Simulation Station: Duke

You can read previews of opponents' strengths and weaknesses anywhere. But who cares about the outlook for some third-string tailback? That's why, here at The Bootleg, we took matters into our own hands, quite literally. We played out Stanford's upcoming season in NCAA Football 2012, and are faithfully reporting our video game results. How will the Card do this week? Read on!

DURHAM, N.C. – Sept. 10, 2011

Stepfan Taylor ran power left on the Cardinal's first three snaps of the game, gaining nine cumulative yards on his team's signature play. On fourth down, Stanford didn't think twice. From their own 48, the Cardinal ran power left yet again, picked up the first down, and were on the way to the first of Taylor's four rushing touchdowns.

Taylor's spectacular day was enough for the Card to down host Duke 42-21 in a game closer than the final score indicated, or Stanford would have liked. Andrew Luck added to Taylor's efforts with key passes and scrambles throughout the afternoon, and the defense came up with eight sacks, offsetting a sloppy performance from the Cardinal secondary.

"A win's a win and we'll take it," Coach David Shaw said. "But maybe this is a reminder – we haven't done anything to earn our ranking yet, and we're not good enough to overlook anyone."

Though the Devils entered the fourth tied 21-all with the Cardinal, prohibitive favorites, Taylor and the Card's offensive line proved too much in the final stanza.

Two minutes into the fourth, the Texan junior broke an ankle tackle to give Stanford the lead for good, 28-21. Stanford then forced a Duke punt, setting the stage for a 49-yard Luck touchdown strike, which two Duke defenders deflected into the hands of a surprised Griff Whalen. Duke turned the ball over on downs, and Taylor then iced the game with his fourth score of the afternoon, a five-yard run up the middle with 3:37 left.

Taylor started his banner day with a 17-yard score in the first quarter and a one-yard touchdown six seconds before halftime. He ended with 114 yards on 26 carries, and a lot of praise from his teammates.

"Stepfan saved us today," safety Delano Howell said. "No matter who you are, everyone's going to have a down day, and you need your teammates to pick you up. It wasn't our day in the [defensive] backfield today, but Stepfan was there to pick up the slack."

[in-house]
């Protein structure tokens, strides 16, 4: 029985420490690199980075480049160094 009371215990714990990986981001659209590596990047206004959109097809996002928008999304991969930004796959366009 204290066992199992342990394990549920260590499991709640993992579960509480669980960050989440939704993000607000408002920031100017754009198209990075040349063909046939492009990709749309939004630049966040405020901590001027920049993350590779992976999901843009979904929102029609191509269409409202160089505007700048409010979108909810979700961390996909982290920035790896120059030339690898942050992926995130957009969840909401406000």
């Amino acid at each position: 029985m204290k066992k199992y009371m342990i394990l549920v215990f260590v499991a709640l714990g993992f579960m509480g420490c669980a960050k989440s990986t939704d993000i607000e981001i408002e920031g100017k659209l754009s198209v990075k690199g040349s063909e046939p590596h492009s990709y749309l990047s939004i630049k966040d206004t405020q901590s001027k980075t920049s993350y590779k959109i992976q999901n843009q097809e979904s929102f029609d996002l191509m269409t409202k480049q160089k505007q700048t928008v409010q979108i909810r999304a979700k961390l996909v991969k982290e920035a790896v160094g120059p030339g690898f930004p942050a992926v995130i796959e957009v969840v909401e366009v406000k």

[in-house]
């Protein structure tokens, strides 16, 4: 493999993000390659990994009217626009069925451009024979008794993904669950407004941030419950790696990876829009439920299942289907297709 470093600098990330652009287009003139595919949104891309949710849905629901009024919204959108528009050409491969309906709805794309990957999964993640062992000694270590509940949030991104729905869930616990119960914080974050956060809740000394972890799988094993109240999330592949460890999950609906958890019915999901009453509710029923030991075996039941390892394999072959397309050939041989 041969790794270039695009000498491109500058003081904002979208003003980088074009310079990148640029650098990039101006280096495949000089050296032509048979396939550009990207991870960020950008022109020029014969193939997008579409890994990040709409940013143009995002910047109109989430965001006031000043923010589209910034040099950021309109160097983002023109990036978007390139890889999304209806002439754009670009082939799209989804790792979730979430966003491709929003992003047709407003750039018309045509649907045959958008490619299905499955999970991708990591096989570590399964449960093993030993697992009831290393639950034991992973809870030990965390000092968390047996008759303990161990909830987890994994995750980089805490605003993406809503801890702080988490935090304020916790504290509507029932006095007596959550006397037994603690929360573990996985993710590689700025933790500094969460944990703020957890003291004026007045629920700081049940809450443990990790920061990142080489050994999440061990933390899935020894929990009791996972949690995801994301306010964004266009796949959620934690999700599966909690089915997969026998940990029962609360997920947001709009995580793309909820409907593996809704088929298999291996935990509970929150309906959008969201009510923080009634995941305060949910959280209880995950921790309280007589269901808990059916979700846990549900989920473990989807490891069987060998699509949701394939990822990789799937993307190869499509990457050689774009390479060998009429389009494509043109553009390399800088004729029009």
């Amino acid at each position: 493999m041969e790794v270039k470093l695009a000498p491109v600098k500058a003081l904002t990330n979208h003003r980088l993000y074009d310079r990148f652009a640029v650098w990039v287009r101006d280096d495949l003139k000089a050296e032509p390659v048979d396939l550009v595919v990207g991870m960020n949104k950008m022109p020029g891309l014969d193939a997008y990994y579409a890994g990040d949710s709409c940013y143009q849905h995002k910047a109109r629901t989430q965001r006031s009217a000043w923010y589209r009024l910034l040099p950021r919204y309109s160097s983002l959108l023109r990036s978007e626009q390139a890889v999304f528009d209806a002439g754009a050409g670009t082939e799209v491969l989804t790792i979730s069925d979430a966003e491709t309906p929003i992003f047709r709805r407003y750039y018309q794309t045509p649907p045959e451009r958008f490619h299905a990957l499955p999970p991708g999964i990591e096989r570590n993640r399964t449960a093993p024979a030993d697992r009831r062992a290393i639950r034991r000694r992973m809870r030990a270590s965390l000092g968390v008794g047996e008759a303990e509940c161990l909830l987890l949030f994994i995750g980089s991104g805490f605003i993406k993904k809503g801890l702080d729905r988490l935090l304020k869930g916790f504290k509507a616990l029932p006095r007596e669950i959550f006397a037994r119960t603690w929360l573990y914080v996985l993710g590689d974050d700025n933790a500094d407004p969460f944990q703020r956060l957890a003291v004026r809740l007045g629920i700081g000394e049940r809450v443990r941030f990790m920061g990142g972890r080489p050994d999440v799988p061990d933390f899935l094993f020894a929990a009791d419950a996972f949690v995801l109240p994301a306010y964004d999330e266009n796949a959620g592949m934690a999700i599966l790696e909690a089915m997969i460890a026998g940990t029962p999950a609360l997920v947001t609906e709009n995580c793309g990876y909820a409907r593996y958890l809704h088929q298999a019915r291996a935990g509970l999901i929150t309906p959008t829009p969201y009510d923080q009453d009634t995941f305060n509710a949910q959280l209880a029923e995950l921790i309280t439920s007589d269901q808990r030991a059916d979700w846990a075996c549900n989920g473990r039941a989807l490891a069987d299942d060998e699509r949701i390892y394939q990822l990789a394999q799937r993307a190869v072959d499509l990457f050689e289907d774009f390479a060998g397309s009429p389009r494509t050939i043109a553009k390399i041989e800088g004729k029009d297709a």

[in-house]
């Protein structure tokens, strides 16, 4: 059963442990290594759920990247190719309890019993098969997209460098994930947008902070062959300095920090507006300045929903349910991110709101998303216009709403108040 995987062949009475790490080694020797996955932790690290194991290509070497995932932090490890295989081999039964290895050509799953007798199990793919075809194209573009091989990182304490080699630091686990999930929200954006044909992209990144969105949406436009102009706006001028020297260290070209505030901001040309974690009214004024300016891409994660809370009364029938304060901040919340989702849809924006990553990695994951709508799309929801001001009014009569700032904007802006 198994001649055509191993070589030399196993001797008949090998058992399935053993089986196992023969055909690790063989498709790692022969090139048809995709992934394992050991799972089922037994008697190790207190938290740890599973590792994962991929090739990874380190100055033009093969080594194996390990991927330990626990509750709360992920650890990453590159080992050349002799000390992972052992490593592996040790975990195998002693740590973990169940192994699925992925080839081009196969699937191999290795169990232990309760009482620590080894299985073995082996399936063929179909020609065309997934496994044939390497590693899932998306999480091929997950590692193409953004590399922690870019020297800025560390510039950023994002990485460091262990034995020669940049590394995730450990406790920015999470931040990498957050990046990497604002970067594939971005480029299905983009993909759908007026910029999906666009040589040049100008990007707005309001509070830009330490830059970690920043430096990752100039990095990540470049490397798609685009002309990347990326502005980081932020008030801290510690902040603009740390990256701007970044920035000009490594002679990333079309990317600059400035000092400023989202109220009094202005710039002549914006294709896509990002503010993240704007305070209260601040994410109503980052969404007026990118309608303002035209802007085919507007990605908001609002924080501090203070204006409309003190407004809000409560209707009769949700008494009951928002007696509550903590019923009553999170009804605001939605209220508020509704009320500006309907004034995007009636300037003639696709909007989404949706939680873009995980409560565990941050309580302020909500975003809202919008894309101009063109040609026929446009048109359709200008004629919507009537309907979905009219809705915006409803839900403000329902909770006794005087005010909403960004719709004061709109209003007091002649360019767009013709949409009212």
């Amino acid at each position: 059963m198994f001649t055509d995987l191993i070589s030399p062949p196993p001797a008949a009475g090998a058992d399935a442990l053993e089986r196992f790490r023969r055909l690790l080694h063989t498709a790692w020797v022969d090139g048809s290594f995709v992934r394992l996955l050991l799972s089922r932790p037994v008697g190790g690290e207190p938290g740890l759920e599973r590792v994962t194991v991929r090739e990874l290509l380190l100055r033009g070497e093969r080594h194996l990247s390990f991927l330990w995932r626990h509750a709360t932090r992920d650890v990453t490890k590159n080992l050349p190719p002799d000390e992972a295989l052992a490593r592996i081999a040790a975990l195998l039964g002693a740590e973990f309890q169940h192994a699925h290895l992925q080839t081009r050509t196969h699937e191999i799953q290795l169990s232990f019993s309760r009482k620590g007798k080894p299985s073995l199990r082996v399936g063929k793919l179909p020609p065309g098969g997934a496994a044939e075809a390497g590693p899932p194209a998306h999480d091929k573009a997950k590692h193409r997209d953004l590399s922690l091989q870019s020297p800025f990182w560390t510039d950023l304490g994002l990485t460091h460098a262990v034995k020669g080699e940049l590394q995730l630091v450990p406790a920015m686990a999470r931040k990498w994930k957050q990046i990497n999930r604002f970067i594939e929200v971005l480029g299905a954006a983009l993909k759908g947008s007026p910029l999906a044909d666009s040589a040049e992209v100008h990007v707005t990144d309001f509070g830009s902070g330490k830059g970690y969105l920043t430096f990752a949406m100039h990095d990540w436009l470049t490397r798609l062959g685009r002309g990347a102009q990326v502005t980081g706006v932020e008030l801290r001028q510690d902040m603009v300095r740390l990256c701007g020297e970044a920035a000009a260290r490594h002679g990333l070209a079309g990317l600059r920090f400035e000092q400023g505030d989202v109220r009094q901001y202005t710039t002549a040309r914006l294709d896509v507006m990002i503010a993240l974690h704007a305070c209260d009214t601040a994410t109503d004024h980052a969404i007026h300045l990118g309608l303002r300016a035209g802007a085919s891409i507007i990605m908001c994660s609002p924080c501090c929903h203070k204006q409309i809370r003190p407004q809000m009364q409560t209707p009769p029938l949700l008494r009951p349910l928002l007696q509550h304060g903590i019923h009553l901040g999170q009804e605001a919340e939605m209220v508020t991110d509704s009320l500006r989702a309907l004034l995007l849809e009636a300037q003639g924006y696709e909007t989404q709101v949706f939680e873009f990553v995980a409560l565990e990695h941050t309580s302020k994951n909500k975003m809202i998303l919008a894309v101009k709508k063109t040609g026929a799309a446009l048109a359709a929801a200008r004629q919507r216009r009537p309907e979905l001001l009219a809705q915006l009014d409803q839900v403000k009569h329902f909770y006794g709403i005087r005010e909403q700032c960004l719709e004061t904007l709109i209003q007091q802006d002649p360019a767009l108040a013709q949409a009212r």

Indeed, on a muggy afternoon more fit for July, Stanford's lethargy was evident nowhere more than in the defensive backfield. Duke junior Sean Renfree threw for 332 yards and three touchdowns, aided greatly by three passes longer than fifty yards off Stanford defensive breakdowns. Conner Vernon caught two of those longballs, the first a 60-yard strike that gave Duke a 14-7 lead with four minutes to go in the first half, and the second a 57-yarder that knotted the game at 21 as the third quarter ended.

Duke's spread offense, with four or five wideouts, near-empty backfields and a no-huddle tempo, comes from the same mold as Pac-10 co-favorite Oregon's. That the Cardinal struggled in Durham this year, as they had in Eugene last year, must be a cause for concern for the Stanford football braintrust.

Nonetheless, Stanford won by 21 points on the road on an off-day, and Andrew Luck quietly finished with 243 yards and two touchdowns in a game that saw Stanford focus on its ground attack.

Stanford's front seven also thrived against the limited protection, managing 15 tackles for loss, including eight sacks. End Matt Masifilio led the way with three sacks.

"Good teams find a way to win when they play well, but great teams find a way to win even when they don't," Renfree said. "The way their D line played, and the way they came out in the fourth quarter, those guys might be better than you think."

Stanford's showing came in front of East Coast alums and, perhaps more importantly, Southeastern recruits. A clear majority of Stanford's currently committed high school seniors are from Texas and the Southeast. Many were at the game and went home with plenty to think about, as Georgian Chase Thomas stood out with three tackles for loss, and fellow Georgians Henry Anderson and Jamal Rashad Patterson also contributed. Georgian James Vaughters, meanwhile, became the first Stanford freshman to burn his redshirt, entering the game in the mid-third quarter.

"We don't plan it like that, but it was nice for our East Coast guys, our Georgia guys to get to shine," coach David Shaw said. "Stanford's a long way from Georgia, a long way from Maryland, so for guys like Thomas and Patterson and Terrence Stephens, I'm sure they appreciated it."

Disclaimer: The Bootleg's crystal ball cannot be held responsible for any wagers placed. Also, EA Sports doesn't know about injuries and depth chart changes and such. Take the stories in the spirit in which they're intended.


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